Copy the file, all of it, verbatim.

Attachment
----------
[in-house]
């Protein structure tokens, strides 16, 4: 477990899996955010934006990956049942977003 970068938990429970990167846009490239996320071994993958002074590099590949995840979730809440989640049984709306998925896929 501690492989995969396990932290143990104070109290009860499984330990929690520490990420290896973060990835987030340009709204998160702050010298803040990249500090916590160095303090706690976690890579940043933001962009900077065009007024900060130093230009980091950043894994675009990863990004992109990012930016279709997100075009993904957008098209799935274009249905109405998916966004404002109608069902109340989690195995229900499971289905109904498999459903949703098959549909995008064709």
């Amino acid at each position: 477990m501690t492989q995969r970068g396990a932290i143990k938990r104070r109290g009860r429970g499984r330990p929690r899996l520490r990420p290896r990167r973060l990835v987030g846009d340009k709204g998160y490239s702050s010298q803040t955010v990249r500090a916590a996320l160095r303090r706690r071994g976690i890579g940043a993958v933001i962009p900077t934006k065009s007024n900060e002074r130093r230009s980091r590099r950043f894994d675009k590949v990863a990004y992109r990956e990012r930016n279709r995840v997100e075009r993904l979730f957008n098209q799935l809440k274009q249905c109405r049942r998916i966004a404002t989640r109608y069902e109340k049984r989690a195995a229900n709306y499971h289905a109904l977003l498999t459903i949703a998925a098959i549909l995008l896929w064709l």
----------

[in-house]
């Protein structure tokens, strides 16, 4: 477990899996955010934006990956049942977003 970068938990429970990167846009490239996320071994993958002074590099590949995840979730809440989640049984709306998925896929 501690492989995969396990932290143990104070109290009860499984330990929690520490990420290896973060990835987030340009709204998160702050010298803040990249500090916590160095303090706690976690890579940043933001962009900077065009007024900060130093230009980091950043894994675009990863990004992109990012930016279709997100075009993904957008098209799935274009249905109405998916966004404002109608069902109340989690195995229900499971289905109904498999459903949703098959549909995008064709």
């Amino acid at each position: 477990m501690t492989q995969r970068g396990a932290i143990k938990r104070r109290g009860r429970g499984r330990p929690r899996l520490r990420p290896r990167r973060l990835v987030g846009d340009k709204g998160y490239s702050s010298q803040t955010v990249r500090a916590a996320l160095r303090r706690r071994g976690i890579g940043a993958v933001i962009p900077t934006k065009s007024n900060e002074r130093r230009s980091r590099r950043f894994d675009k590949v990863a990004y992109r990956e990012r930016n279709r995840v997100e075009r993904l979730f957008n098209q799935l809440k274009q249905c109405r049942r998916i966004a404002t989640r109608y069902e109340k049984r989690a195995a229900n709306y499971h289905a109904l977003l498999t459903i949703a998925a098959i549909l995008l896929w064709l």